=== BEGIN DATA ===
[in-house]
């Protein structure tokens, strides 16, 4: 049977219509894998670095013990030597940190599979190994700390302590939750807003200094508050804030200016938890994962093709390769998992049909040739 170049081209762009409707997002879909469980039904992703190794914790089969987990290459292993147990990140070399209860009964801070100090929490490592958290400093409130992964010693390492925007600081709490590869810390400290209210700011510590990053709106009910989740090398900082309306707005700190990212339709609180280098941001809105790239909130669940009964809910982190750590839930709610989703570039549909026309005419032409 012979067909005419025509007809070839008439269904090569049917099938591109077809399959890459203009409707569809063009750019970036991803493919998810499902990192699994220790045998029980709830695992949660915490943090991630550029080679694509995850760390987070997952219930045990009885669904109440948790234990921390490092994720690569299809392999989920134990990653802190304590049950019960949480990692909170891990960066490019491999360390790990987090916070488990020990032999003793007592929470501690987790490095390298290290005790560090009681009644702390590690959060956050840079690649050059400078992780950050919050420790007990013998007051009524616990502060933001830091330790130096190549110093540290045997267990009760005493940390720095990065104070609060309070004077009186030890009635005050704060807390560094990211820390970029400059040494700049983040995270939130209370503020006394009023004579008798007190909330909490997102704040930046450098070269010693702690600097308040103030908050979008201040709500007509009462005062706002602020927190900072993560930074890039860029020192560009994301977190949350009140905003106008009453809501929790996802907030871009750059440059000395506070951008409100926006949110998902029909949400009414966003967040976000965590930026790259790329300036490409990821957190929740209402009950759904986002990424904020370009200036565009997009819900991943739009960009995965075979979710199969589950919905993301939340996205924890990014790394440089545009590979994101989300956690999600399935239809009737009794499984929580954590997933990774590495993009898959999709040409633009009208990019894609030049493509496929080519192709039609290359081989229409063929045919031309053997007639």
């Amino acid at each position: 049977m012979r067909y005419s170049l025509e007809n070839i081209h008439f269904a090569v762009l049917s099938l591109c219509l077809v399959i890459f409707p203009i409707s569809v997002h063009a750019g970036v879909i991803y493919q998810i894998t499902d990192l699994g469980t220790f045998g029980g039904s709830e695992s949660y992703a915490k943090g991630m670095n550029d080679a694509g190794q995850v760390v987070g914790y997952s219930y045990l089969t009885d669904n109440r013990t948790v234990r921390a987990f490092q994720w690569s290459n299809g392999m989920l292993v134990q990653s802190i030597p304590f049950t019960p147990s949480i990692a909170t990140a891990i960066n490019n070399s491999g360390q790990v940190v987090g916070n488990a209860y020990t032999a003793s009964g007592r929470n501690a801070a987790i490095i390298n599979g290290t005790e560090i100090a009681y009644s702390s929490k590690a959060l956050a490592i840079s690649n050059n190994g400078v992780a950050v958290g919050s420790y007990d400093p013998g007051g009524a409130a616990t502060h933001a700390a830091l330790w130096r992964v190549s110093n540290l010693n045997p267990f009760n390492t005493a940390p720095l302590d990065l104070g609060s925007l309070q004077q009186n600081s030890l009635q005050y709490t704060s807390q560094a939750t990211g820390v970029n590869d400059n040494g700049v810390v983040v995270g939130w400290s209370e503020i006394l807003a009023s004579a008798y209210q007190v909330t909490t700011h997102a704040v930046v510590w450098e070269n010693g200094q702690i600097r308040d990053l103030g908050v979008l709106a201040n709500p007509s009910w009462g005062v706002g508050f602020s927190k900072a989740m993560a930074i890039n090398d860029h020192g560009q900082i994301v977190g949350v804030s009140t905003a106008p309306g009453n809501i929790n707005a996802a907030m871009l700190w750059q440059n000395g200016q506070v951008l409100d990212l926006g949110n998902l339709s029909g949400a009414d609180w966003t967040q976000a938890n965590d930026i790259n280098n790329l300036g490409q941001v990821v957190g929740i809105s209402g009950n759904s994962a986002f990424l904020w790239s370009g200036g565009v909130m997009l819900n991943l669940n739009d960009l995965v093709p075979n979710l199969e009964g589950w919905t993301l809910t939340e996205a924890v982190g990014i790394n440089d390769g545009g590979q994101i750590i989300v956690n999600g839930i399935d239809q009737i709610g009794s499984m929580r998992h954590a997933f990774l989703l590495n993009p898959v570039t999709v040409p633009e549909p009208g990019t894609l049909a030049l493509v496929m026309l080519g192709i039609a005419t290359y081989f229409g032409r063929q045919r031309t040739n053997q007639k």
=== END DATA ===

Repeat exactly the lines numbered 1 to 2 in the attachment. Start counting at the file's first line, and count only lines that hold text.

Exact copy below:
[in-house]
């Protein structure tokens, strides 16, 4: 049977219509894998670095013990030597940190599979190994700390302590939750807003200094508050804030200016938890994962093709390769998992049909040739 170049081209762009409707997002879909469980039904992703190794914790089969987990290459292993147990990140070399209860009964801070100090929490490592958290400093409130992964010693390492925007600081709490590869810390400290209210700011510590990053709106009910989740090398900082309306707005700190990212339709609180280098941001809105790239909130669940009964809910982190750590839930709610989703570039549909026309005419032409 012979067909005419025509007809070839008439269904090569049917099938591109077809399959890459203009409707569809063009750019970036991803493919998810499902990192699994220790045998029980709830695992949660915490943090991630550029080679694509995850760390987070997952219930045990009885669904109440948790234990921390490092994720690569299809392999989920134990990653802190304590049950019960949480990692909170891990960066490019491999360390790990987090916070488990020990032999003793007592929470501690987790490095390298290290005790560090009681009644702390590690959060956050840079690649050059400078992780950050919050420790007990013998007051009524616990502060933001830091330790130096190549110093540290045997267990009760005493940390720095990065104070609060309070004077009186030890009635005050704060807390560094990211820390970029400059040494700049983040995270939130209370503020006394009023004579008798007190909330909490997102704040930046450098070269010693702690600097308040103030908050979008201040709500007509009462005062706002602020927190900072993560930074890039860029020192560009994301977190949350009140905003106008009453809501929790996802907030871009750059440059000395506070951008409100926006949110998902029909949400009414966003967040976000965590930026790259790329300036490409990821957190929740209402009950759904986002990424904020370009200036565009997009819900991943739009960009995965075979979710199969589950919905993301939340996205924890990014790394440089545009590979994101989300956690999600399935239809009737009794499984929580954590997933990774590495993009898959999709040409633009009208990019894609030049493509496929080519192709039609290359081989229409063929045919031309053997007639």